This is a scientised version of original sin. And its eager adoption by today’s governments threatens social consequences that many might find troubling. A culture that believes its citizens are not reliably competent thinkers will treat those citizens differently to one that respects their reflective autonomy. Which kind of culture do we want to be? And we do have a choice. Because it turns out that the modern vision of compromised rationality is more open to challenge than many of its followers accept…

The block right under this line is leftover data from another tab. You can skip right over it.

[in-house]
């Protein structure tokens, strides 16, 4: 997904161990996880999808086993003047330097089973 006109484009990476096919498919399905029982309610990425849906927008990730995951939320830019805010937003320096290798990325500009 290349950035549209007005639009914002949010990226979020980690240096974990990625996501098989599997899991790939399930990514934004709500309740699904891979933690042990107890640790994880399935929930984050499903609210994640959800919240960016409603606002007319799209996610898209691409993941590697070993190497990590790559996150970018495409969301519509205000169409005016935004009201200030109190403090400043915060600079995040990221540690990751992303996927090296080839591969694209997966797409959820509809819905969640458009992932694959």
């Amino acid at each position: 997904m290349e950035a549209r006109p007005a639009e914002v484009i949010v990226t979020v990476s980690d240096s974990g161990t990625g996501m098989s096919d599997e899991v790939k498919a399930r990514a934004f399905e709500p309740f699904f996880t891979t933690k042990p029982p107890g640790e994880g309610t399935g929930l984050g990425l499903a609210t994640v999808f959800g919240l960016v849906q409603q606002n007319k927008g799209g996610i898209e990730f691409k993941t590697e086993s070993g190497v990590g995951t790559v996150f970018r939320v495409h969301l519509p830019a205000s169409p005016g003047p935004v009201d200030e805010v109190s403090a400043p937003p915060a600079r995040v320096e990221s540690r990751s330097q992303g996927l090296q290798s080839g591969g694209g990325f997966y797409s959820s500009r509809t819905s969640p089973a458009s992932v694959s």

That, in a nutshell, is the problem of the practical application of behavioural economics to modern governance, in the form of nudge politics. Kahan argues against what he calls the ‘public irrationality thesis’: the idea that ordinary citizens act irrationally most of the time. He thinks this thesis is ungrounded, but the liberal-paternalist architects of nudge policy simply assume it – in, so they claim, our best interests.
Wednesday, September 24, 2014
Should Government Be Telling Us What To Do, Or Even "Nudging" Us In A Certain Direction?
Liberals do love their paternalism and compulsion, don't they?